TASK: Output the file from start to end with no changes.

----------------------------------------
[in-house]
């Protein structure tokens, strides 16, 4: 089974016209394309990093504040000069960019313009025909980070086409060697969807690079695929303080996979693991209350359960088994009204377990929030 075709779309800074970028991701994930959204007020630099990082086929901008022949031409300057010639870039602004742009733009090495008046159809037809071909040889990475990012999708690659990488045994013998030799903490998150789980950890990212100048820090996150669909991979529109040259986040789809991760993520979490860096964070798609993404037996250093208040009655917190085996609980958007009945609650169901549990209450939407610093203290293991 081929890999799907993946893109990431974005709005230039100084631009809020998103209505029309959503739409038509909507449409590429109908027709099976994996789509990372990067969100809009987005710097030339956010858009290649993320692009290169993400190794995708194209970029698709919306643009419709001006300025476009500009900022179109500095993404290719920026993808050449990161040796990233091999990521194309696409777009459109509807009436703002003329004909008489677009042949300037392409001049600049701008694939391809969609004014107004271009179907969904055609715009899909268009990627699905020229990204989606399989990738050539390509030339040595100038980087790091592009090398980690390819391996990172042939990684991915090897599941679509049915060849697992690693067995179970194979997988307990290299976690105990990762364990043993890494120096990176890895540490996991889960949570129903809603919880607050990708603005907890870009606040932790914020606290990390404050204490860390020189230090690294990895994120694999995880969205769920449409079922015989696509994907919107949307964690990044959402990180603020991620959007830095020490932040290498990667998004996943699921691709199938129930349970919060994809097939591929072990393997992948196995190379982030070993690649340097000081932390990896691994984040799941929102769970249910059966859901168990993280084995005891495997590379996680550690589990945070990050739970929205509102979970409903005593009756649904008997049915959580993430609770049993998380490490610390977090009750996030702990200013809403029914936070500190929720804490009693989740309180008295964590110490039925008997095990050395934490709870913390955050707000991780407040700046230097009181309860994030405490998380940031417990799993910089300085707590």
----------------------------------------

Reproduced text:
[in-house]
């Protein structure tokens, strides 16, 4: 089974016209394309990093504040000069960019313009025909980070086409060697969807690079695929303080996979693991209350359960088994009204377990929030 075709779309800074970028991701994930959204007020630099990082086929901008022949031409300057010639870039602004742009733009090495008046159809037809071909040889990475990012999708690659990488045994013998030799903490998150789980950890990212100048820090996150669909991979529109040259986040789809991760993520979490860096964070798609993404037996250093208040009655917190085996609980958007009945609650169901549990209450939407610093203290293991 081929890999799907993946893109990431974005709005230039100084631009809020998103209505029309959503739409038509909507449409590429109908027709099976994996789509990372990067969100809009987005710097030339956010858009290649993320692009290169993400190794995708194209970029698709919306643009419709001006300025476009500009900022179109500095993404290719920026993808050449990161040796990233091999990521194309696409777009459109509807009436703002003329004909008489677009042949300037392409001049600049701008694939391809969609004014107004271009179907969904055609715009899909268009990627699905020229990204989606399989990738050539390509030339040595100038980087790091592009090398980690390819391996990172042939990684991915090897599941679509049915060849697992690693067995179970194979997988307990290299976690105990990762364990043993890494120096990176890895540490996991889960949570129903809603919880607050990708603005907890870009606040932790914020606290990390404050204490860390020189230090690294990895994120694999995880969205769920449409079922015989696509994907919107949307964690990044959402990180603020991620959007830095020490932040290498990667998004996943699921691709199938129930349970919060994809097939591929072990393997992948196995190379982030070993690649340097000081932390990896691994984040799941929102769970249910059966859901168990993280084995005891495997590379996680550690589990945070990050739970929205509102979970409903005593009756649904008997049915959580993430609770049993998380490490610390977090009750996030702990200013809403029914936070500190929720804490009693989740309180008295964590110490039925008997095990050395934490709870913390955050707000991780407040700046230097009181309860994030405490998380940031417990799993910089300085707590």